ual

As many travel articles and posts have noticed, airlines are making an increasingly large part of their revenue from change fees. Which, while sometimes irritating, is certainly their right.

From a travel agent perspective, it’s certainly not our favorite part of the business. It’s hard to tell a client who is frustrated over a fee that first, it’s not our rule, and second, and second, that we have to charge an additional service fee on top of that. (Even in the rare cases, mostly on international tickets, that airlines do pay commission now, they do not pay anything on change fees.)

But what makes me craziest about the change fee rules is this: Airlines don’t always follow them.

Witness two cases this week in point:

The first were two people traveling to Paris about in a little over a week. The wife called and asked what it would take to change her return. The fare rule, which I verified with United, stated a $250 change fee, but that any changes made prior to departure required the fare to be recalculated, so that the travelers would pay the new fare plus the penalty.

In this case, the fare had gone up about $400. There was also the option of waiting until after departure and changing the ticket then just for the flat $250 fee, if the space was still available. I suggested to the clients that they ask at the Red Carpet Club upon departure, as sometimes agents there can make changes once you have checked in for your outbound.

They decided not to pay the higher fare, but the husband, an elite frequent flier member, called to check with United to see how much return space was available, to better judge their chances. The agent on the phone offered to change it for him for simply the fee. Which, of course, he accepted.

In the second instance, a client had a deeply discounted business class ticket on British Airways returning from Barcelona. The fare rules stated that the date could be changed for $400, but not the routing. She was on a European trip and decided to skip the same portion, so we were looking at the best possible prices to get her from Germany, where she was, to Barcelona to catch her return flight.

But at the airport in Munich, she talked to a ticket agent, originally about what would happen if she just didn’t fly the Barcelona to London portion. She explained that she would be staying in Germany and thought – correctly – that it would be cheaper to fly to London.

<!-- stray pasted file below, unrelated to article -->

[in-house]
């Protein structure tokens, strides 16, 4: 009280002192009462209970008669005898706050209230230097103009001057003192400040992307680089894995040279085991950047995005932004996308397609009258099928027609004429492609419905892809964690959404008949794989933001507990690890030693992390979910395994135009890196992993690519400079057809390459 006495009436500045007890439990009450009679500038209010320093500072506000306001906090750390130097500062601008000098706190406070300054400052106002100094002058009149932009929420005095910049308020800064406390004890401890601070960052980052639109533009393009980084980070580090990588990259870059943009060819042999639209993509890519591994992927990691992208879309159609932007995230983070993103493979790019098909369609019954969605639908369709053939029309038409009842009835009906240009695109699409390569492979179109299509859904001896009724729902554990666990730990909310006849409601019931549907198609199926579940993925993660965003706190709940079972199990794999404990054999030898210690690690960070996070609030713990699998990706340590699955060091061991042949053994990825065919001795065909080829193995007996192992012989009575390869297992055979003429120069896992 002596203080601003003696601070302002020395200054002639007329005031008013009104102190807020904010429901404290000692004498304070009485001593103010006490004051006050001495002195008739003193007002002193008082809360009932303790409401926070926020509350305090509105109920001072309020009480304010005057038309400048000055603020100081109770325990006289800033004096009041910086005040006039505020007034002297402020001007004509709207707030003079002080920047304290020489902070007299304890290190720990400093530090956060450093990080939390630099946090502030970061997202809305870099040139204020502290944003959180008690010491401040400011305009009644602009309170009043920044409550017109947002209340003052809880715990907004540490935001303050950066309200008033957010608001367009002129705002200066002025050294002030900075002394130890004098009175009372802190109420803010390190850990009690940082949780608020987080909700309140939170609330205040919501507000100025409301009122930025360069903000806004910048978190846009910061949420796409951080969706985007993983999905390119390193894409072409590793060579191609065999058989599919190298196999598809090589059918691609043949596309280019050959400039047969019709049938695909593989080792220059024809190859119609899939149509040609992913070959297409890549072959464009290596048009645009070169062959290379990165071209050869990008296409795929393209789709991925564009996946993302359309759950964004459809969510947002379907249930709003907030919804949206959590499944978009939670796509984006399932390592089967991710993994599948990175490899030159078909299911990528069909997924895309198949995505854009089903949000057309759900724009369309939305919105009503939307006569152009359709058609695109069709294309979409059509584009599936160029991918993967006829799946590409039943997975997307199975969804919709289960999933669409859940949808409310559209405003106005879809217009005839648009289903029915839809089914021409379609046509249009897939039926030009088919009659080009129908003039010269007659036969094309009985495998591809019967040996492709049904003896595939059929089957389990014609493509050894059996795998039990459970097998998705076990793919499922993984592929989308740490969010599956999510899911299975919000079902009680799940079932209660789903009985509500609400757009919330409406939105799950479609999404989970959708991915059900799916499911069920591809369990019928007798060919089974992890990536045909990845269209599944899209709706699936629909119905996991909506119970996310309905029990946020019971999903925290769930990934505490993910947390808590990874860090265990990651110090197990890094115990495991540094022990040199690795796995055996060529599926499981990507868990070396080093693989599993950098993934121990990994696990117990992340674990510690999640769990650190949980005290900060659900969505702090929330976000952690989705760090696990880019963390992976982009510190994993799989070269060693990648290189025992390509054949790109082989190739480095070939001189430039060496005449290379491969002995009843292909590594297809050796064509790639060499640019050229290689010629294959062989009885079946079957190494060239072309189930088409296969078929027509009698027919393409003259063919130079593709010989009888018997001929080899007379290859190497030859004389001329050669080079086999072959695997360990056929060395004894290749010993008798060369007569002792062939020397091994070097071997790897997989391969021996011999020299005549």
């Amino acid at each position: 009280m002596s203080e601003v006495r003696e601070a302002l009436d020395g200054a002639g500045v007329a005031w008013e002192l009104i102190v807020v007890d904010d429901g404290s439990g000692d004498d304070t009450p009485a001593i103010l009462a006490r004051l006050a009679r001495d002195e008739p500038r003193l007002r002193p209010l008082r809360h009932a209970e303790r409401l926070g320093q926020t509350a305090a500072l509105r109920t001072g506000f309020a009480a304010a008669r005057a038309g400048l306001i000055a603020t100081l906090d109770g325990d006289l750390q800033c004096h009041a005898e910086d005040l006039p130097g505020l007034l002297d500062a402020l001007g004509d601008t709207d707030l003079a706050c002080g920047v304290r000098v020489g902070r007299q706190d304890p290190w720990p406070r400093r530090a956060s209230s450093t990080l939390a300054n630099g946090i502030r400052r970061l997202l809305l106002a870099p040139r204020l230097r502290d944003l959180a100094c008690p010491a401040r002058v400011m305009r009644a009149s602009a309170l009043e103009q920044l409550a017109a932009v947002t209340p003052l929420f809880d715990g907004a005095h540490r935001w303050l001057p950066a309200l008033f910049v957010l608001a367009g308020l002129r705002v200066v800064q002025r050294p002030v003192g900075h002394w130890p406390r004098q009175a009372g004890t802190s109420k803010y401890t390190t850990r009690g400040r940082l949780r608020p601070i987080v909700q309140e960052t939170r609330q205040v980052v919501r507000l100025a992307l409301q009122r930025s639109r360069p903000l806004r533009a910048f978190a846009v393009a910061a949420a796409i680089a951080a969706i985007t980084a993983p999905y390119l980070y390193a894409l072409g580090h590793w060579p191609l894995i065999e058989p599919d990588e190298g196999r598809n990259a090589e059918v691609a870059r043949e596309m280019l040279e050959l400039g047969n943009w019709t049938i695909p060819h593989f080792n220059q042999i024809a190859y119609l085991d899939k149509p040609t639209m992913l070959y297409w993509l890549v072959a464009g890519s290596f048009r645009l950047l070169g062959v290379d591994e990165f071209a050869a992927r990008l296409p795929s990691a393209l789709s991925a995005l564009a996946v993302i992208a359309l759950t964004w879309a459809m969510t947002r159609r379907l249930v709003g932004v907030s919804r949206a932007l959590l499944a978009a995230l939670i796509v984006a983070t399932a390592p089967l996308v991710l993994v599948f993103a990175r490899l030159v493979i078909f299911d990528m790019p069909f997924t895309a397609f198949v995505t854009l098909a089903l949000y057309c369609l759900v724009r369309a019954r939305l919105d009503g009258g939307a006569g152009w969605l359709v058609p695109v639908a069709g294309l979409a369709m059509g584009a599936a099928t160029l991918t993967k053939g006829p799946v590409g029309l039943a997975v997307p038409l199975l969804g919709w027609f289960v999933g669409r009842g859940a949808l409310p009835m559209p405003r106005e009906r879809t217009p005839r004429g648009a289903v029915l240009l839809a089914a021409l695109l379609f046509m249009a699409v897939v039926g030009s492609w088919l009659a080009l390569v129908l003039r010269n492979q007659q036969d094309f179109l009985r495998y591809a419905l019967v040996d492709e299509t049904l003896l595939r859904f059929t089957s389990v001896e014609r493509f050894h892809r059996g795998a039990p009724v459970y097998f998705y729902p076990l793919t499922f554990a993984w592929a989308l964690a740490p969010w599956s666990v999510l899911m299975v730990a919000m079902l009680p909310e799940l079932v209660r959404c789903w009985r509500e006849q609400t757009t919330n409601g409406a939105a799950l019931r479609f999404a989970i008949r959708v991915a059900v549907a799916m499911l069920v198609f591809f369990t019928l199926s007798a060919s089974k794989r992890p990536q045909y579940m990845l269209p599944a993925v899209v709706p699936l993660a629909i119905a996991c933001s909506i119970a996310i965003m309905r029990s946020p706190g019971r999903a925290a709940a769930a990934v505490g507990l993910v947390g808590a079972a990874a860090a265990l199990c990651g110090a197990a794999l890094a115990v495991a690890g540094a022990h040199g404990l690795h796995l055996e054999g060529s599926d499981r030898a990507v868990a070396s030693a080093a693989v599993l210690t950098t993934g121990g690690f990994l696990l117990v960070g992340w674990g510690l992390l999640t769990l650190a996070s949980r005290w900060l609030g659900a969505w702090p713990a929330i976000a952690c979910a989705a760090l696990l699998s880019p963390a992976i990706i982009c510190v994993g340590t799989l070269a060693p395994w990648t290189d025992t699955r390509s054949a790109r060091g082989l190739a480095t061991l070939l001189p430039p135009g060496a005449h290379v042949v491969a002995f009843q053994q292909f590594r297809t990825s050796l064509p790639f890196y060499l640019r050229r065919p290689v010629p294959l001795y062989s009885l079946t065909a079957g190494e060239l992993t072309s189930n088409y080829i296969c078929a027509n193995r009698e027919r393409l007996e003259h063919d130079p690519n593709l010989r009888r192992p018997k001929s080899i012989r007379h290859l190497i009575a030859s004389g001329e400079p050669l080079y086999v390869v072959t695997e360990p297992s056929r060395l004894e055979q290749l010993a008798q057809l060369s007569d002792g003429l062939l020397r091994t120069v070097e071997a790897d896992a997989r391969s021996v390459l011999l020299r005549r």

The agent, however, offered to reroute her entire return, and fly her from Munich via London to Miami, for a total of $900. A significant amount to be sure, but a huge time-saver. While still in the airport, she called me to report this offer and to ask my opinion. I called reservations in the U.S. on the other line. They told me again that such a change was not possible.

So I told her to go back to the counter, and sure enough, they reissued the ticket. When I later called our sales office to ask if there had been some rule change we hadn’t heard about, the supervisor looked at the ticket, laughed and said, “Nope, that’s just the airport, tell her she got lucky.”

I actually would have no problem if airlines announced changes made directly were cheaper. Though, in fact, most airlines charge additional fees for phone changes. (A few airlines, like JetBlue and Virgin America, charge discounted fees for changes on their sites.)

In fact, as most travel agents will attest, mistakes on change fees are a leading cause of airline “debit memos” which are bills sent by airlines to travel agents for doing something they don’t like, or for undercollecting penalties. And in these cases, had we waived the new fare for the United ticket, or allowed a routing change for the British Airways ticket, we would have been socked with heavy penalties.

In both cases here, the clients ended up ahead. But it meant extra time for both our agency and the airlines involved. Not only do these kind of incidents make travelers less likely to trust travel agents, but also they contribute to a culture where travelers end up calling repeatedly until they get tired of asking, or get the answer they want.

And airlines wonder why travelers don’t trust them.

(Photo: afagan/Flickr Creative Commons)